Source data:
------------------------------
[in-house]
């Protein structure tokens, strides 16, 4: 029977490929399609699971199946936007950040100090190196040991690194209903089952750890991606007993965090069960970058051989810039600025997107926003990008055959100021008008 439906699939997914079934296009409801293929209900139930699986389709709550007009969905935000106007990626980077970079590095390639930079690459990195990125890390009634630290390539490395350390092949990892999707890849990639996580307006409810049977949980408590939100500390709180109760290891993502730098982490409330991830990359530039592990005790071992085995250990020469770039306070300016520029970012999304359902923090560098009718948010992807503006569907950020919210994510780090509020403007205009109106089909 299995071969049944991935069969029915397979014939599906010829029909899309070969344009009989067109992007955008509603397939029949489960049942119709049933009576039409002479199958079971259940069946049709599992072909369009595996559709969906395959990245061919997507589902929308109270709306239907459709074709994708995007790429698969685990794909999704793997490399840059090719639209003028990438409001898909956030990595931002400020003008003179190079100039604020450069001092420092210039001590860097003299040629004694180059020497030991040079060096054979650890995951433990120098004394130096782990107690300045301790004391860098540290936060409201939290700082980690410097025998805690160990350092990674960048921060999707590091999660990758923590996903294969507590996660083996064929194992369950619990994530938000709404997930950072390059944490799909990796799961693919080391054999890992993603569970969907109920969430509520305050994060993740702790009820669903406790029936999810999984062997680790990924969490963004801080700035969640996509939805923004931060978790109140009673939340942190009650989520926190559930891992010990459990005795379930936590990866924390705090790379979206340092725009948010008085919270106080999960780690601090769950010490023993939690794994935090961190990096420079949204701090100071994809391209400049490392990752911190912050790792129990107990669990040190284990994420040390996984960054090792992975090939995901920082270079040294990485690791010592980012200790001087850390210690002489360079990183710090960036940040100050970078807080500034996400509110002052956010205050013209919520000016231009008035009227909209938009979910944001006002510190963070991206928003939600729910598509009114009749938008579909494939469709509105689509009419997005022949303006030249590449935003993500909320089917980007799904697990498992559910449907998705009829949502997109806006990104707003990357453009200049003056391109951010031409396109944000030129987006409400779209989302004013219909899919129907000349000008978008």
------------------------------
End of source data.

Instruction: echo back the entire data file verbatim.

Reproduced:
[in-house]
């Protein structure tokens, strides 16, 4: 029977490929399609699971199946936007950040100090190196040991690194209903089952750890991606007993965090069960970058051989810039600025997107926003990008055959100021008008 439906699939997914079934296009409801293929209900139930699986389709709550007009969905935000106007990626980077970079590095390639930079690459990195990125890390009634630290390539490395350390092949990892999707890849990639996580307006409810049977949980408590939100500390709180109760290891993502730098982490409330991830990359530039592990005790071992085995250990020469770039306070300016520029970012999304359902923090560098009718948010992807503006569907950020919210994510780090509020403007205009109106089909 299995071969049944991935069969029915397979014939599906010829029909899309070969344009009989067109992007955008509603397939029949489960049942119709049933009576039409002479199958079971259940069946049709599992072909369009595996559709969906395959990245061919997507589902929308109270709306239907459709074709994708995007790429698969685990794909999704793997490399840059090719639209003028990438409001898909956030990595931002400020003008003179190079100039604020450069001092420092210039001590860097003299040629004694180059020497030991040079060096054979650890995951433990120098004394130096782990107690300045301790004391860098540290936060409201939290700082980690410097025998805690160990350092990674960048921060999707590091999660990758923590996903294969507590996660083996064929194992369950619990994530938000709404997930950072390059944490799909990796799961693919080391054999890992993603569970969907109920969430509520305050994060993740702790009820669903406790029936999810999984062997680790990924969490963004801080700035969640996509939805923004931060978790109140009673939340942190009650989520926190559930891992010990459990005795379930936590990866924390705090790379979206340092725009948010008085919270106080999960780690601090769950010490023993939690794994935090961190990096420079949204701090100071994809391209400049490392990752911190912050790792129990107990669990040190284990994420040390996984960054090792992975090939995901920082270079040294990485690791010592980012200790001087850390210690002489360079990183710090960036940040100050970078807080500034996400509110002052956010205050013209919520000016231009008035009227909209938009979910944001006002510190963070991206928003939600729910598509009114009749938008579909494939469709509105689509009419997005022949303006030249590449935003993500909320089917980007799904697990498992559910449907998705009829949502997109806006990104707003990357453009200049003056391109951010031409396109944000030129987006409400779209989302004013219909899919129907000349000008978008």